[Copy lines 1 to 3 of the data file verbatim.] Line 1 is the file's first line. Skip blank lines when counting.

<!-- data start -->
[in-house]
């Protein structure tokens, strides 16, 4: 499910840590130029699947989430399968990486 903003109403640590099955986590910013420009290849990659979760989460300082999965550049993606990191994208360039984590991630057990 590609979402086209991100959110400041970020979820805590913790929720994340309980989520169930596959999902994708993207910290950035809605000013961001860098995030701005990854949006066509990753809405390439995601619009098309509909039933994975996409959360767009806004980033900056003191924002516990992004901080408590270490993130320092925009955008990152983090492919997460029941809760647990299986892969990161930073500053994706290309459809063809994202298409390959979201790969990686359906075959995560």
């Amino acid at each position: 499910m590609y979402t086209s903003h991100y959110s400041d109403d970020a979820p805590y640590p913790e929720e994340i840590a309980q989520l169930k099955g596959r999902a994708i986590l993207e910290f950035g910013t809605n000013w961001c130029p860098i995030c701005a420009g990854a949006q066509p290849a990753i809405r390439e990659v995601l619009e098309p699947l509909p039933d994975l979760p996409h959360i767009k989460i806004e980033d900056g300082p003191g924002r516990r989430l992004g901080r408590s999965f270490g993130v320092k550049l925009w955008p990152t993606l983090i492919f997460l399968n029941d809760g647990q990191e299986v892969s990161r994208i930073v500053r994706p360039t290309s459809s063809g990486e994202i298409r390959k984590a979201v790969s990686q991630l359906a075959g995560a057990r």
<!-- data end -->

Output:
[in-house]
């Protein structure tokens, strides 16, 4: 499910840590130029699947989430399968990486 903003109403640590099955986590910013420009290849990659979760989460300082999965550049993606990191994208360039984590991630057990 590609979402086209991100959110400041970020979820805590913790929720994340309980989520169930596959999902994708993207910290950035809605000013961001860098995030701005990854949006066509990753809405390439995601619009098309509909039933994975996409959360767009806004980033900056003191924002516990992004901080408590270490993130320092925009955008990152983090492919997460029941809760647990299986892969990161930073500053994706290309459809063809994202298409390959979201790969990686359906075959995560």
């Amino acid at each position: 499910m590609y979402t086209s903003h991100y959110s400041d109403d970020a979820p805590y640590p913790e929720e994340i840590a309980q989520l169930k099955g596959r999902a994708i986590l993207e910290f950035g910013t809605n000013w961001c130029p860098i995030c701005a420009g990854a949006q066509p290849a990753i809405r390439e990659v995601l619009e098309p699947l509909p039933d994975l979760p996409h959360i767009k989460i806004e980033d900056g300082p003191g924002r516990r989430l992004g901080r408590s999965f270490g993130v320092k550049l925009w955008p990152t993606l983090i492919f997460l399968n029941d809760g647990q990191e299986v892969s990161r994208i930073v500053r994706p360039t290309s459809s063809g990486e994202i298409r390959k984590a979201v790969s990686q991630l359906a075959g995560a057990r």